Meantime, special sources told al-Hadath that the British troops are highly likely to launch a ground offensive from the same passageway towards the Eastern parts of Deir Ezzur to occupy al-Hamdan airbase and turn it into a military base for the British forces.
"Other phases of these operations may also include an offensive to win control over the oilfields in Eastern Deir Ezzur, including al-Amar and al-Tonk, and Koinko gas plant before occupying other cities in the region like Bu Kamal, al-Mayadeen, al-Asharah and al-Qouriyeh," it continued.
According to al-Hadath, such a move by the British would cut off the road from Iraq to Eastern Syria and block any possible Hashd al-Shaabi (Iraqi Volunteer Forces) advance towards the Syrian territories which was aimed at establishing security in Western Iraq in the interest of both nations.
Local sources disclosed on Monday that the US-led coalition aircraft have carried out another heliborne operation in regions controlled by ISIL terrorists in Southeastern Deir Ezzur near Syria's border with Iraq.
The Arabic-language desk of Sky news quoted local sources as saying that several aircraft of the US-led coalition carried out heliborne operations near T2 Station in desert regions South of the town of al-Mayadeen.
Sky news further added that the aircraft landed near the T2 station where tens of the coalition forces left them and entered the station, adding the region on which the aircraft landed is one of the military supplying-rescue bases of the ISIL and there are a number of arms depots and fighters in the region.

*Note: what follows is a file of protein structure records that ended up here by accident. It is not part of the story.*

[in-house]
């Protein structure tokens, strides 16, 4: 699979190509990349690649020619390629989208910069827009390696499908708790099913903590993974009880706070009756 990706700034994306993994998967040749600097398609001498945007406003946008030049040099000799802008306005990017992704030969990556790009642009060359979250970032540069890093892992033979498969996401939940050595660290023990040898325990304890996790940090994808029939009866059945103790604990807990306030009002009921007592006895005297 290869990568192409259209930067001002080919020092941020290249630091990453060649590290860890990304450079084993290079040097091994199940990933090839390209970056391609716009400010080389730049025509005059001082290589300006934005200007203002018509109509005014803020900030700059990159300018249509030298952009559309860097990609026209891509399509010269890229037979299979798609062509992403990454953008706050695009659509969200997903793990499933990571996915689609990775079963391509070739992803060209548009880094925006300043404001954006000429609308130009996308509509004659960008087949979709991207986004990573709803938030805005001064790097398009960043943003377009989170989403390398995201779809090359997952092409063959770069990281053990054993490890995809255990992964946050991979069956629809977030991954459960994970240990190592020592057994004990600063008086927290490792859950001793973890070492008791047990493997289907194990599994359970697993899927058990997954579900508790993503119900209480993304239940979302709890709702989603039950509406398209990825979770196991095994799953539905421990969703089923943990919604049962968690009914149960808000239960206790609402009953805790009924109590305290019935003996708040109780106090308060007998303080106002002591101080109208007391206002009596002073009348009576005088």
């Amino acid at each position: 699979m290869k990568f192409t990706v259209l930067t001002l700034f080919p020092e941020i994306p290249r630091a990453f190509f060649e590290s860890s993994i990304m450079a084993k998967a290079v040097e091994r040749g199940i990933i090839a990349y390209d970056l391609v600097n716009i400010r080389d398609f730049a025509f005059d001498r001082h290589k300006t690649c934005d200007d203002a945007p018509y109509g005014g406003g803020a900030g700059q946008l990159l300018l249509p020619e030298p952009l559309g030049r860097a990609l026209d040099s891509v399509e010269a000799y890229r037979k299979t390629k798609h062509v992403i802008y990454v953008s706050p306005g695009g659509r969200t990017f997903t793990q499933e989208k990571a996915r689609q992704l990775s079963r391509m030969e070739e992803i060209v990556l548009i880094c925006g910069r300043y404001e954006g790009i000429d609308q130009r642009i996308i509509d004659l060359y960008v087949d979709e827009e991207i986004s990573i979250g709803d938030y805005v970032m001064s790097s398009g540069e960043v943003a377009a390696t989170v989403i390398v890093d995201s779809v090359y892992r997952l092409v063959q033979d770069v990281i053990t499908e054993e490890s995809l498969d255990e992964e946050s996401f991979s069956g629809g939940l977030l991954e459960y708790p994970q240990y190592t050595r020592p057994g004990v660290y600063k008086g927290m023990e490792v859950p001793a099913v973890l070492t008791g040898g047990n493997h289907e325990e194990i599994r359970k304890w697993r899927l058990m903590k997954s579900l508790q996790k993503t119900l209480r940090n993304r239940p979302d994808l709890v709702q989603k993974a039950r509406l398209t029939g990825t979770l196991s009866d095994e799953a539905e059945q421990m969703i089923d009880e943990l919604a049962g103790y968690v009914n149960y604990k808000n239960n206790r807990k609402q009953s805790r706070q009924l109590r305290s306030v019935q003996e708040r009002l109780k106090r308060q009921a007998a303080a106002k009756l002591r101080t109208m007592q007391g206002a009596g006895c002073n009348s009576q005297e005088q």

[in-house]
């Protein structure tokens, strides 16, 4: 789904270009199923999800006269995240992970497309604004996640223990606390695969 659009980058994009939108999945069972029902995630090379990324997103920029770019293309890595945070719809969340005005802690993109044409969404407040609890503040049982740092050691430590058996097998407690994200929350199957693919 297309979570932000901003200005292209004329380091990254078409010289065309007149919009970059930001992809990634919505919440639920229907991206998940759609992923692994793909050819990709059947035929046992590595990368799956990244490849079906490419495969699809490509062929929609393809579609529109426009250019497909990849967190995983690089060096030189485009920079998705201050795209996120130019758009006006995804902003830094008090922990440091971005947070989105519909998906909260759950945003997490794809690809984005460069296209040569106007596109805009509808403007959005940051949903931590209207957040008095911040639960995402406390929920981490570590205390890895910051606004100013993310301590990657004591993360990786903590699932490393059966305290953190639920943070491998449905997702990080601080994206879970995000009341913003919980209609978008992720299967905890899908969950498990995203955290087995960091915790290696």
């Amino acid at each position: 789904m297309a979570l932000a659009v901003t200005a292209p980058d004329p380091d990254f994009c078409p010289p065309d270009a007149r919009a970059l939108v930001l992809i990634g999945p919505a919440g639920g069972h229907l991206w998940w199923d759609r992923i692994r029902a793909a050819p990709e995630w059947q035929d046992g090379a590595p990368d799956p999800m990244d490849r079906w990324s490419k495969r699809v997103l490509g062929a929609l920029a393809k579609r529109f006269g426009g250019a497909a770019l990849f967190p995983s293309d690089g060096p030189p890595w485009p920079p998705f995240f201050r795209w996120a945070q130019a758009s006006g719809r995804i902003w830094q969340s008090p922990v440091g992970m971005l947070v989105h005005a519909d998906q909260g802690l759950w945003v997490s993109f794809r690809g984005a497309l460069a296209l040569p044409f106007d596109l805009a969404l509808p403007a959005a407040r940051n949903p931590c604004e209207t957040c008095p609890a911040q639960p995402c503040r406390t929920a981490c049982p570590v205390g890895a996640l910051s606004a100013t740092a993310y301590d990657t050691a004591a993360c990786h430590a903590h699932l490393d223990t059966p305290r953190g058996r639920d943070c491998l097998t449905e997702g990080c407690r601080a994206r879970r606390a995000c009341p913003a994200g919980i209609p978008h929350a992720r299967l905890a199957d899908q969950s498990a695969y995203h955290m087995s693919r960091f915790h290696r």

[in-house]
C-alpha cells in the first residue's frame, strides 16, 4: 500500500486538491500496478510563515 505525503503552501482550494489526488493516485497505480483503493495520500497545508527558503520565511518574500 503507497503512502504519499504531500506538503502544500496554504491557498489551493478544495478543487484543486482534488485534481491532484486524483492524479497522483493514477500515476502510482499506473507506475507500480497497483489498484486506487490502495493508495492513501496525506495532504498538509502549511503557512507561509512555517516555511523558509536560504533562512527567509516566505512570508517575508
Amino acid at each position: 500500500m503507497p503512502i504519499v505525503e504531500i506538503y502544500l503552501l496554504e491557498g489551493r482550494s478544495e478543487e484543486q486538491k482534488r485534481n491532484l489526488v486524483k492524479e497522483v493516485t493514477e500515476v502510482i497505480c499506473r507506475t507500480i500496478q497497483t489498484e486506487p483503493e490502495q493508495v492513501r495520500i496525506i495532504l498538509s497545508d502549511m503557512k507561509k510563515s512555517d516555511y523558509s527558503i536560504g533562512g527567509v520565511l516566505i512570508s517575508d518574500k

The coalition's operation lasted for 20 minutes and the US-led forces left the region, Sky news said, adding that the ISIL, meantime, dispatched more forces and military equipment to Koinko oilfields, Jafrah and al-Tonk regions and set up tens of checkpoints in the towns of al-Mayadeen, al-Sho'eitat, Albu Kamal and its surroundings.
Sources said in early January that 6 helicopters took part an unprecedented heliborne operation in areas West of Deir Ezzur city to relocate ISIL's foreign fighters from the region.
There were two helicopters that carried a number of soldiers and Arabic translators in a region near al-Kebr station.
The source said the US troops left the helicopters and staged a raid on the terrorists at a water pump station, killing a number of them. "Then they took several ISIL terrorists captive, in an action that more seemed like a theatrical move".
"It looked like a drill and our suspicions grew when we came to realize that they only took captive those ISIL members who were foreigners," he added.
The sources confirmed that the army has forwarded fresh units of military forces to al-Manshiyeh neighborhood in the Southern part of Dara'a city to take part in an imminent operation against Al-Nusra Front (also known as Fatah al-Sham Front or the Levant Liberation Board).
Other sources in Southern Syria reported that the army's artillery and missile units heavily pounded the movements and positions of Al-Nusra in Tariq al-Saad (way to dam) neighborhood, South of Khazan (Makhzan) al-Karak neighborhood, East of al-Masri square and in al-Feren neighborhood, killing several terrorists and destroying their positions equipped with machineguns and snipers.